This Nuits Premier Cru was a gift from the top chap Keith Levenberg; thanks Keith, your gift of Burgundies has provoked much mirth!
Quite why this bottle has been sitting in the wine fridge all these months when he got it for me to review I am not entirely sure about. I suppose dabbling with fine Australian, New Zealand and German Pinot Noir has been a distraction from the real thing…
But I love the real thing, so here goes!
Nuits-Saint-Georges Premier Cru aux Boudots 2012, Jérôme Chezeaux
Ah… It is good to be home… In this case the home of my excellent chum Jeremy who may make wine in Morey-Saint-Denis but he lives in Nuits, so it has a special place in my heart.
And this wine announces its origins with crystal clarity on the nose, the fruit may be ripe and polished, but there is definitely that tell-tale leafy/grassiness on the nose that is displayed with pride by all good Nuits-Saint-Georges wines. I cannot claim to be intimately well-versed with this vineyard or producer, but he makes wine that speaks of its origins in a classy, stylish tones.
As well as that slight greenness there is good, polished fruit that is highly attractive, perfectly balanced by a core of rich earthiness that is good to detect on the nose.
Why is this good to detect on the nose? I think it is a fundamental characteristic of Pinot Noir to have a bit of a soil-y tang. I am not, even a second suggesting (for those with long memories about how Burgundy has been perceived) that good Burgundy smells of shit – there should, however, be aromas and flavours of earth (be they polished, rich or even a little shy) in a quality Pinot.
Oenological philistines in some countries think that all such earthiness should be stripped out of their Pinot to in order not to challenge their customers with such difficult concepts as ‘complexity’, ‘sophistication’ or ‘interest’. What tiresome, dreary and monotonous wines arseholes like this make. Such soulless crap is to be avoided at all costs! You might get bored to the point of being a sobbing, scandalised, shocked heap on the floor!!
No such problems here, its nose says, “I am Nuits! Very seductive and damned good Nuits at that – let us have a party far more sensually rewarding and intellectually stimulating than any old fart’s bunga bunga parties!” I will jump to the head of that queue, please!
My, how well that promise of the nose delivers as you chew it around your mouth. It reminds me a little of Clos de l’Arlot or Clos des Foret-Saint-Georges – which I suppose has something to do with it being a ‘Nuits’ from Premeaux. It definitely tastes as at least as classy, if not quite a lot more so, as the examples I’ve had from those vineyards made from Domaine l’Arlot – it is also a lot more fun than I recall those being.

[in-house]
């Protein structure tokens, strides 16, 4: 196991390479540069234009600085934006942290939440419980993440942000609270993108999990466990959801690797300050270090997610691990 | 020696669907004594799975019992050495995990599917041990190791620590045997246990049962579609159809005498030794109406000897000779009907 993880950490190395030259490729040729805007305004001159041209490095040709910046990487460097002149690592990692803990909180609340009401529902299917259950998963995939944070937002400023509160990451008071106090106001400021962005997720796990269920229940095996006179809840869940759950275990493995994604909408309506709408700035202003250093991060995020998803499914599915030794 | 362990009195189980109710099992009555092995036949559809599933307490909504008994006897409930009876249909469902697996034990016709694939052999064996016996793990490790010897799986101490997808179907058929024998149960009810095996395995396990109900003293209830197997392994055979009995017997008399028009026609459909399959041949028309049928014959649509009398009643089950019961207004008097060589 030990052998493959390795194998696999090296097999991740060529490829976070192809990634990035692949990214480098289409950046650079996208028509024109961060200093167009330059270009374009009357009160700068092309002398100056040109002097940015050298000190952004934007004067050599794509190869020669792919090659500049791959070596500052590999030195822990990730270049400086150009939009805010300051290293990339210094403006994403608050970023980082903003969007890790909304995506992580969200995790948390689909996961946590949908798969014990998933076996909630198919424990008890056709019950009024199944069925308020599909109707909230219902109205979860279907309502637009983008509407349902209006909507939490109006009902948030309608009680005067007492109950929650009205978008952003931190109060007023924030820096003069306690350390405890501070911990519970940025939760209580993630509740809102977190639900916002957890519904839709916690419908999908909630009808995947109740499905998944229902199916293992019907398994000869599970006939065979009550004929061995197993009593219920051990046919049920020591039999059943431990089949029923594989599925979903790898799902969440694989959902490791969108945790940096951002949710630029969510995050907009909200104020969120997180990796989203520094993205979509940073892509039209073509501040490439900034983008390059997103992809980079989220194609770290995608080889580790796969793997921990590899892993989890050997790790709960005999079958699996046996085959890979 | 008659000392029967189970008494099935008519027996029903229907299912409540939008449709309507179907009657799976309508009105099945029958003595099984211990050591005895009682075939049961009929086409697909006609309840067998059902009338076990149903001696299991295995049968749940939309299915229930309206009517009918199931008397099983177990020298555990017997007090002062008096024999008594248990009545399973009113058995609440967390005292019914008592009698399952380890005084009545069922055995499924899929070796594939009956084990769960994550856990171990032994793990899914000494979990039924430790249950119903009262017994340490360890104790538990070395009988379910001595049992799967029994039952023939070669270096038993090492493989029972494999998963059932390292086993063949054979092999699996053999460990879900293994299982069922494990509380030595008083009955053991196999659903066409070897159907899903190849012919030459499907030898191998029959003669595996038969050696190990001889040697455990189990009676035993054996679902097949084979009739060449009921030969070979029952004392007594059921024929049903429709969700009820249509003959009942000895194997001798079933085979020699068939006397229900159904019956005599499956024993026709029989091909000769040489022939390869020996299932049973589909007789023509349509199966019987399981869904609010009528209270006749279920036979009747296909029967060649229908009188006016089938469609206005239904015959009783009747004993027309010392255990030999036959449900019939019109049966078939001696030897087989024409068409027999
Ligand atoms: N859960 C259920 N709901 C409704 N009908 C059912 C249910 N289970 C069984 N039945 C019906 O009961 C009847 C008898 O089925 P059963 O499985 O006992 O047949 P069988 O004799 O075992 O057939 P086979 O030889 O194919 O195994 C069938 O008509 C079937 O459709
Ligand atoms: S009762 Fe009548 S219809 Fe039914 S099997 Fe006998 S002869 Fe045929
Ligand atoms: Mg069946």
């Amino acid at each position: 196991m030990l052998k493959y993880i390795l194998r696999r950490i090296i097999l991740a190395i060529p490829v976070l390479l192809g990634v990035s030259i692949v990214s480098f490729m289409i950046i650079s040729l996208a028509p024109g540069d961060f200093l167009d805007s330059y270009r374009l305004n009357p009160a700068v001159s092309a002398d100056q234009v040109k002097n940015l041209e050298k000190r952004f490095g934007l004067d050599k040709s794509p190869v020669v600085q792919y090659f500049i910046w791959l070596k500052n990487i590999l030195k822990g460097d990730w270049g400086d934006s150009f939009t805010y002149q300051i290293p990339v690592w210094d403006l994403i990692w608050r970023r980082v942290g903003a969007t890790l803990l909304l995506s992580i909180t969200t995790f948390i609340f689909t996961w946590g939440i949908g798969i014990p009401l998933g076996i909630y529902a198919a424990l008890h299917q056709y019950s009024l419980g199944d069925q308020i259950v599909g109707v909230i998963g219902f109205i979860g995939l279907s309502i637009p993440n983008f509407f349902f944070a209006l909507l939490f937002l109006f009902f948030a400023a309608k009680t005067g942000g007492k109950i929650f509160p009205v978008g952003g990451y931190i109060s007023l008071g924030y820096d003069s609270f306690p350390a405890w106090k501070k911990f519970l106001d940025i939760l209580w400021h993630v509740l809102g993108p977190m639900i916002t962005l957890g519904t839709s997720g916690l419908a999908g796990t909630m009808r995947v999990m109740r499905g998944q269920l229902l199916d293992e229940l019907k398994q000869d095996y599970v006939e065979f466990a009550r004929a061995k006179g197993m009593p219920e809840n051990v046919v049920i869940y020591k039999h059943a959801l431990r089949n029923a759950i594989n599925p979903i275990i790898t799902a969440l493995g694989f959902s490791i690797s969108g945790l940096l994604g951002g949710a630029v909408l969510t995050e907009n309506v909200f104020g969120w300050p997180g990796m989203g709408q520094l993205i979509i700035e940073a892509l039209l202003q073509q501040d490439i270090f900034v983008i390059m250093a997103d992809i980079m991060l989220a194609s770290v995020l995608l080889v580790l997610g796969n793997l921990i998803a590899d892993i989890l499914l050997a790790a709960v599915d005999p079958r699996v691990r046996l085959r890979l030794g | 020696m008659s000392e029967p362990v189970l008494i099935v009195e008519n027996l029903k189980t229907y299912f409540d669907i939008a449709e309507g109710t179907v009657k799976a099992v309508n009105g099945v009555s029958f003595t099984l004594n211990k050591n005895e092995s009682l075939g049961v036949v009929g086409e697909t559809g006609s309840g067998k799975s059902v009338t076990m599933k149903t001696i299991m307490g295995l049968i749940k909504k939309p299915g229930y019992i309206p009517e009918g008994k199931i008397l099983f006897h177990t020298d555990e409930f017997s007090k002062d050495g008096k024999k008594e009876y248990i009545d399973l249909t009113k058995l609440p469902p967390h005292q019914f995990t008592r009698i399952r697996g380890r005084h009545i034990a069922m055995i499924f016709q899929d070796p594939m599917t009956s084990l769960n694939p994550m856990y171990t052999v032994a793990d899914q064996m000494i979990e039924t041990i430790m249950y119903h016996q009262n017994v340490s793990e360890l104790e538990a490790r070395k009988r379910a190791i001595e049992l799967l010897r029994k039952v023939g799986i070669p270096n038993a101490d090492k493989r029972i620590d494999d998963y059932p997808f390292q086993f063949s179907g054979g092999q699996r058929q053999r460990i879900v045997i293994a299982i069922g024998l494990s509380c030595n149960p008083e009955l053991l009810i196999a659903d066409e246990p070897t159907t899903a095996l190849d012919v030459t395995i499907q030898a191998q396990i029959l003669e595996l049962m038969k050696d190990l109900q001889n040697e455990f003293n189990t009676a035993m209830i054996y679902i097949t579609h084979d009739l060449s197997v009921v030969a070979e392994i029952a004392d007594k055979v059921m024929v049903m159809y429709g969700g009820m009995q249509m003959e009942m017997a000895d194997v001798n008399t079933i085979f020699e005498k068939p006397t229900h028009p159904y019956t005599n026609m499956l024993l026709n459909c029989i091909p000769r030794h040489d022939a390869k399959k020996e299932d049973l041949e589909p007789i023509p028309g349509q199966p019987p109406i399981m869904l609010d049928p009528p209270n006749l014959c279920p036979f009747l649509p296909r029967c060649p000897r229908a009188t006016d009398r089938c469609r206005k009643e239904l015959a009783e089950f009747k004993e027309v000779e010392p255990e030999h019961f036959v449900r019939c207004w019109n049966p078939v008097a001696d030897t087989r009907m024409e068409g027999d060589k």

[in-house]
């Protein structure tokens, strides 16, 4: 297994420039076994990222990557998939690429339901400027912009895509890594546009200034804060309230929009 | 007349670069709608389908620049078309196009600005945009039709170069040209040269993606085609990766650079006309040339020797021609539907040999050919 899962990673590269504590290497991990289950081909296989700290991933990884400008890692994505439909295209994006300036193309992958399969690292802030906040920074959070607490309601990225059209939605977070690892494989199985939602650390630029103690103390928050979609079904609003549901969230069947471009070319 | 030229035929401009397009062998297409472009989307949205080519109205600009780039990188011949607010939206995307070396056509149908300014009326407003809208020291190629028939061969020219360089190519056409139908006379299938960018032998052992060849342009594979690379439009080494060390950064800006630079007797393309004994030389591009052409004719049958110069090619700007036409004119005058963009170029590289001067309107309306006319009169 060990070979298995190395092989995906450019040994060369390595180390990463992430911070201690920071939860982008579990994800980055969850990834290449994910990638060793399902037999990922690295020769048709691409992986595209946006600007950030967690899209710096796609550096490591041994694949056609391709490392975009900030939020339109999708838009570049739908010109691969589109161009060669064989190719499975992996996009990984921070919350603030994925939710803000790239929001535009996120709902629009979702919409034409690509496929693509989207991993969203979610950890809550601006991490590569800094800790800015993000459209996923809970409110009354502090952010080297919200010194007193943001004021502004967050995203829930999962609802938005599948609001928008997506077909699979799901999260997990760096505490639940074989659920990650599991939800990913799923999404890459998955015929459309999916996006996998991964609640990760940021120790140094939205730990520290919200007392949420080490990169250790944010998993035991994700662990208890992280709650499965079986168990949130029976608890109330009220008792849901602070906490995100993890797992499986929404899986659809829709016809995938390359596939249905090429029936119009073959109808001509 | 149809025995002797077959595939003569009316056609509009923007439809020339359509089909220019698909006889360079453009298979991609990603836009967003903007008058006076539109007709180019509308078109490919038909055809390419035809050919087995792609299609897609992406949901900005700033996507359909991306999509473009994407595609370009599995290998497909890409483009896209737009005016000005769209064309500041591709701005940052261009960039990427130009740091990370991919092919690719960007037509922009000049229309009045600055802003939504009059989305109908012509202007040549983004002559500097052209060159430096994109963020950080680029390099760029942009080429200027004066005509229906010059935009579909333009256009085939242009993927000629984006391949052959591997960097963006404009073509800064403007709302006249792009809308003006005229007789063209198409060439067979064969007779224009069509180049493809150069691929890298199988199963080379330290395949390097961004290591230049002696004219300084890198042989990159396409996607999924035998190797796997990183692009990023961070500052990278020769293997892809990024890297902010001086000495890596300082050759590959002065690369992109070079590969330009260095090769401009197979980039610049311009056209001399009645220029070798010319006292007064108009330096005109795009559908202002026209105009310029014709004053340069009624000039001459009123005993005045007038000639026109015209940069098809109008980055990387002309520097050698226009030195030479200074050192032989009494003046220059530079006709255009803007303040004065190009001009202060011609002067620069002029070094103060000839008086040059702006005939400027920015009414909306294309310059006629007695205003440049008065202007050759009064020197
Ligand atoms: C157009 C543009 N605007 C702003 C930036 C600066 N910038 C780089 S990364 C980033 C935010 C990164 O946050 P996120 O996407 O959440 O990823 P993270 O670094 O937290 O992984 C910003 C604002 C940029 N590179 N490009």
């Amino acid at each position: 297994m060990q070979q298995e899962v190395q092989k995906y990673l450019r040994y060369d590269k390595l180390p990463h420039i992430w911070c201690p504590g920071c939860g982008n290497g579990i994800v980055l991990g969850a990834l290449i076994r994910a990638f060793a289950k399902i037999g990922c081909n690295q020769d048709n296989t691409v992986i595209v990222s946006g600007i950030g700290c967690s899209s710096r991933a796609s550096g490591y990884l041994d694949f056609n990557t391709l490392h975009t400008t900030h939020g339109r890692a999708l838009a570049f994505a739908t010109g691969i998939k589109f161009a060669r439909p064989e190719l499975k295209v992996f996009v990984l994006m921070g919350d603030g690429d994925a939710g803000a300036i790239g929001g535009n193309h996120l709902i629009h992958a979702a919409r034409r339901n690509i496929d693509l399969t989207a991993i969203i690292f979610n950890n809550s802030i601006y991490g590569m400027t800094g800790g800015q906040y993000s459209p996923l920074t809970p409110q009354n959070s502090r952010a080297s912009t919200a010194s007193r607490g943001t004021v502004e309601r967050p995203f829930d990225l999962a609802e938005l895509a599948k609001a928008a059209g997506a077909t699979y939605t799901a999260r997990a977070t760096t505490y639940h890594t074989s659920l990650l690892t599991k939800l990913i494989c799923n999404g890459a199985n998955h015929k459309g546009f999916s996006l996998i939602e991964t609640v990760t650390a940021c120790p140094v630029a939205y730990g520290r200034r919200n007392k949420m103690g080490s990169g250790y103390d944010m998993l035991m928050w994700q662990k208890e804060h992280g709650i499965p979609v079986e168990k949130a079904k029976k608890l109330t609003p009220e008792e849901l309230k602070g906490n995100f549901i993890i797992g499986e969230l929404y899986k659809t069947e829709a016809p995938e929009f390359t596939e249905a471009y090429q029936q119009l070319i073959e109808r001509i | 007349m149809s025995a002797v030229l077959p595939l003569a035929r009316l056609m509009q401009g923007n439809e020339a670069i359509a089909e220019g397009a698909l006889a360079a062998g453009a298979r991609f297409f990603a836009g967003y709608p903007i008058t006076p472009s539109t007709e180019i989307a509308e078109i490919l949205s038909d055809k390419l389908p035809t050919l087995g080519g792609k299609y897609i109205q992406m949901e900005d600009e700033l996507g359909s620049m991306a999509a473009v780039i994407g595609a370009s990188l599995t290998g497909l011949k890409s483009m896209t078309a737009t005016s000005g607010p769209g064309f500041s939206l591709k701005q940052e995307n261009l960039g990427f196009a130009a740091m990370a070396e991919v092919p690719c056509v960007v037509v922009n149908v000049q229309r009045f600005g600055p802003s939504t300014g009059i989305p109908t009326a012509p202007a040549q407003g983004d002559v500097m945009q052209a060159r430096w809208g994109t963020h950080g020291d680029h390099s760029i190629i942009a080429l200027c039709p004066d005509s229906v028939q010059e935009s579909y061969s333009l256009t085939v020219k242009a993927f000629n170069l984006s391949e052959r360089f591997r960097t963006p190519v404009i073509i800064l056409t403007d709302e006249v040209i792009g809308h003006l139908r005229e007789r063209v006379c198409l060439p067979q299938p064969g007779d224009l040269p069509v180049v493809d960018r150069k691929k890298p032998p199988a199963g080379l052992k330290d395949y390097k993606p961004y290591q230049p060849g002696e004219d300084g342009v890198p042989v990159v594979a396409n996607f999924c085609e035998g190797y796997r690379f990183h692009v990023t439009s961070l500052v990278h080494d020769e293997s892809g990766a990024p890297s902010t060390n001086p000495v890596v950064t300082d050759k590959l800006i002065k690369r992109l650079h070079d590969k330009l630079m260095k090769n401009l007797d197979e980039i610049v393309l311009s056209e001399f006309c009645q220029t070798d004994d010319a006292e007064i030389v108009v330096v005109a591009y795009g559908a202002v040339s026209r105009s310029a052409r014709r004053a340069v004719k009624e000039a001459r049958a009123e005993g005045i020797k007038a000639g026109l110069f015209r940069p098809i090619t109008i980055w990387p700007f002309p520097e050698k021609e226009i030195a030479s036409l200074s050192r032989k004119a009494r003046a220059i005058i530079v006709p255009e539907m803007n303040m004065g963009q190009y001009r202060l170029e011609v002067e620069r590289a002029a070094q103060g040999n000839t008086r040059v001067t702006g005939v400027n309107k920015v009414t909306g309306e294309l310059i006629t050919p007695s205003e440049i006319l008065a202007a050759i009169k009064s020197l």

Structurally this palate is very polished and refined but ample solid seriousness not to disappoint anyone after a real Nuits experience. That polish and refinement… Hmmm… refinement? Or is it a bit too libidinous to really be described as refined? Yes! There is seduction value that is in absolute harmony with its Nuits tannins and acidity. It is not a spanking session in Le Bar Chris (Epernay’s apparently very popular brothel, I haven’t found the one in Nuits yet), but a muscly temptress who likes both parties to get a vigorous yet definitely extremely pleasurable work out whilst the two of you are enjoying each other.
The acid/tannin structure has a pretty suave and energetic character (along with its robust Nuits-ness) The fruit has the suggestion of Nuits-greenness, but it is joyfully buxom, a characteristic well-worth exploring! Part of this bien loché characteristic is certainly a result of its really svelte and distinctly come hither-y earthiness. It is fascinating in its complexity and just so passionately alluring. Yet some people want to strip such flavours from their wines. Madness.
So we are getting the idea that this is a really viscerally enjoyable Nuits and also that it has a solid structure and fresh liveliness that even a historically great producer like Gouges would be proud to have twirling its tassels in their wines. Not a single feature is out of balance with any other – M. Chezeaux must take very good care of his vines and lovingly nurse the thought the vinification process. The Editor and I were very lucky to catch this at such a pulchritudinous stage is its evolution.
However, I do not view this as a single fortunate sumptuous snatch at greatness before it quickly collapses into crapulence. Oh no, I am firmly of the opinion this has exactly what it needs where it needs it in order to have an extravagantly magnificent, decorously structured and gratifyingly long life in a cellar of required standards.
To summarise, this wine was made from grapes that had care lavished upon them during what was not a trivially easy vintage. Furthermore, these grapes benefitted from being gently handled in the winery to preserve the qualities inherent in the fruit from the aux Boudots vineyard. The resultant wine is profligately fine and will age and increase in mirth-value (in true roué style). It maybe charged with dissolute-qualities but, like any wine worthy of capturing one’s attention, it will always speak of its village, Cru and vintage of production with a proudly clear voice.
So I pleasured myself immensely with that bottle, Mr Levenberg, many thanks! Sorry for the delay in tasting it, but I got to it in the end and, my, what a concupiscently fine wine your gift turned out to be! Huge, huge thanks, Keith old bean!!